Neil Tappen is probably most well known for having worked out the species and distribution of species in Central and western East Africa in the 1950s, as everyone who has worked in the area since then, from Jane Goodall to Richard Wrangham, has used his work as a tool in their own study of apes and monkeys of the region. He also worked on bone growth and development and taphonomy. Many others know him for his teaching and training of students, of which there were many. If you are reading this blog, you probably know or at least know of Genie Scott, for example. Neil was her undergraduate professor.
I know Neil as my ex-father-in-law and as the grandfather of my daughter Julia.
Neil died on August 18th after a couple of weeks struggle with a series of medical issues precipitated by a bad fall, which in turn was precipitated by a series of medical issues, all typical of someone 100 +/- 5 years in age. As far as I know he was about as sharp as always right up to that time, though with failing eyesight it took him much longer to devour his usual giant stack of reading every day.
The most important thing I can tell you about Neil, if you didn't know him, is this: He understood the idea of living in interesting times, and he paid attention to what was interesting about his own times.
He'll be buried tomorrow, Friday, at Fort Snelling.
My deepest condolences to you and your daughter. A Giant has left us bereft.
Very sorry for your loss Greg - he lived a long and very interesting life though and no doubt passed that spirit on to family and students alike.
I was a student of Dr. Tappen. I spent hundreds of hours in scholarship with him and his fantastic sense of humour. One thing I can remember is that I take lithium, and in his lab he had many, many, bottles labeled with arcane substances and one of them was lithium carbonate. He considered taking it away so I wouldn't get into it.
He told me all about his trips to Africa and South America. In Africa, the Cercopithecus monkeys had very long tails which hung down from trees in the forest which is how he got a bead on the monkeys.
One funny story he told was about a, I think, Professor of Mathematics who flipped out from his studies and blamed some other professor. He sent a box of Godiva Chocolates to the man's house whom he blamed, and the wife ate some and got very sick. The police grabbed the Mathematician and he is in prison now. So we were wary of Godiva Chocolates from that point on.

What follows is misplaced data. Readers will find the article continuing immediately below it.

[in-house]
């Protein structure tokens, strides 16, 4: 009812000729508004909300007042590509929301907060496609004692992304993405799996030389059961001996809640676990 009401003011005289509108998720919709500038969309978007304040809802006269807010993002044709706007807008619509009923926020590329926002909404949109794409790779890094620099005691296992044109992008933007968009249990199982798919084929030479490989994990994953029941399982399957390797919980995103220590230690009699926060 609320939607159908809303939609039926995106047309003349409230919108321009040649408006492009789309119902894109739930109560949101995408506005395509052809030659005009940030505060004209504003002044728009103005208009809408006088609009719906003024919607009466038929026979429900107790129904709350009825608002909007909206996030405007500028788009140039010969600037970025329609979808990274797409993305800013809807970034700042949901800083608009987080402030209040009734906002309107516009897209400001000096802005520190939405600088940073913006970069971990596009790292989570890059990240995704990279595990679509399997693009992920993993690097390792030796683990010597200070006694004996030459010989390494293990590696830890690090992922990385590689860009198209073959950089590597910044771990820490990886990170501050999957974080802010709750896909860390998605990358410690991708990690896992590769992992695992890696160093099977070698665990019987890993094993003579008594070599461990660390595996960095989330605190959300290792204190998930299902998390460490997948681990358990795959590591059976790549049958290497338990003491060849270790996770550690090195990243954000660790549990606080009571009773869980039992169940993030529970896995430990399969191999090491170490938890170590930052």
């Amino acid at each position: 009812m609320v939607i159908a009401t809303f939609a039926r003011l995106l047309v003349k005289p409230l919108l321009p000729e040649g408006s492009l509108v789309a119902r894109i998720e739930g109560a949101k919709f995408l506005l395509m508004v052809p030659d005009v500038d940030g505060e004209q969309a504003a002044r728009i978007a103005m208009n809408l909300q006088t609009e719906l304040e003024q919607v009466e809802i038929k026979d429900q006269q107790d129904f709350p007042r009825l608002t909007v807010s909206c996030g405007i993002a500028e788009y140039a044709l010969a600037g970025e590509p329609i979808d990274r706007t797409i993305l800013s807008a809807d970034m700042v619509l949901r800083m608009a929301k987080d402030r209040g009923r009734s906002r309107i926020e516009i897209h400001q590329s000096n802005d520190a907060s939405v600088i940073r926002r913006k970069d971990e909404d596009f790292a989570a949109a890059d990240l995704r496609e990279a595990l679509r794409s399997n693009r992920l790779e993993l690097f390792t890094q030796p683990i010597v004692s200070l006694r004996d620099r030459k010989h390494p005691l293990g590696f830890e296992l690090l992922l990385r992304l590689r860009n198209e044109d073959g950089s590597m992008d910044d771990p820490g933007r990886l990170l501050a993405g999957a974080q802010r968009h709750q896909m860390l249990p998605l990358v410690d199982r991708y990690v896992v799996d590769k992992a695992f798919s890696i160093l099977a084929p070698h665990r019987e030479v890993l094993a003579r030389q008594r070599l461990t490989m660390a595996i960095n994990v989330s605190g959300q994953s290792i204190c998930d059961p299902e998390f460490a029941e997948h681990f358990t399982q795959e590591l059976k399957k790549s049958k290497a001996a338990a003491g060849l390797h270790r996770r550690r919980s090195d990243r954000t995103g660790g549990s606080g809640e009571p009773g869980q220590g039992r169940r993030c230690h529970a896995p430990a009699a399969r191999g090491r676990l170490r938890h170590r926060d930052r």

I was very close to him, even taking my kids to visit him at their house in Milwaukee many times, and I sincerely regret not having contacted him or visited him since he moved to Minnesota. I give my condolences to you, and I have missed him so much since he moved, and now I will miss him eternally.
Liza Kimball, Anthropologist.
Liza, when were you at Milwaukee? I was there for one year during the 80s.
The Godiva Chocolate story is a bit different. Neil knew the perpetrator, who was an anthro prof at NYU. He had his students unwittingly making LSD in his lab. He got busted and sentenced to life in prison.
Much later, when nearly dead of AIDS, he convinced the powers that be to let him out for a weekend to see an opera in Chicago (he was incarcerated in Wisconsin, I think). They let him go . While he was free, he put into place a diabolical plan he had been working on, from prison, for years.
He procured a wide range of effective, exotic poisons. He got the chocolate. He put different poisons in all the different chocolate. He sent them to the jury, judge, prosecutor,etc. It was around Valentine's day, so it was not odd to get a box of chocolate in the mail.
The judges wife was the first person to open and eat the chocolate. She became ill (she survived) but the authorities put 2 and 2 together very quickly (I guess they expect retribution attacks on federal judges) and intercepted the poisoned chocolates that were sent to all of the others.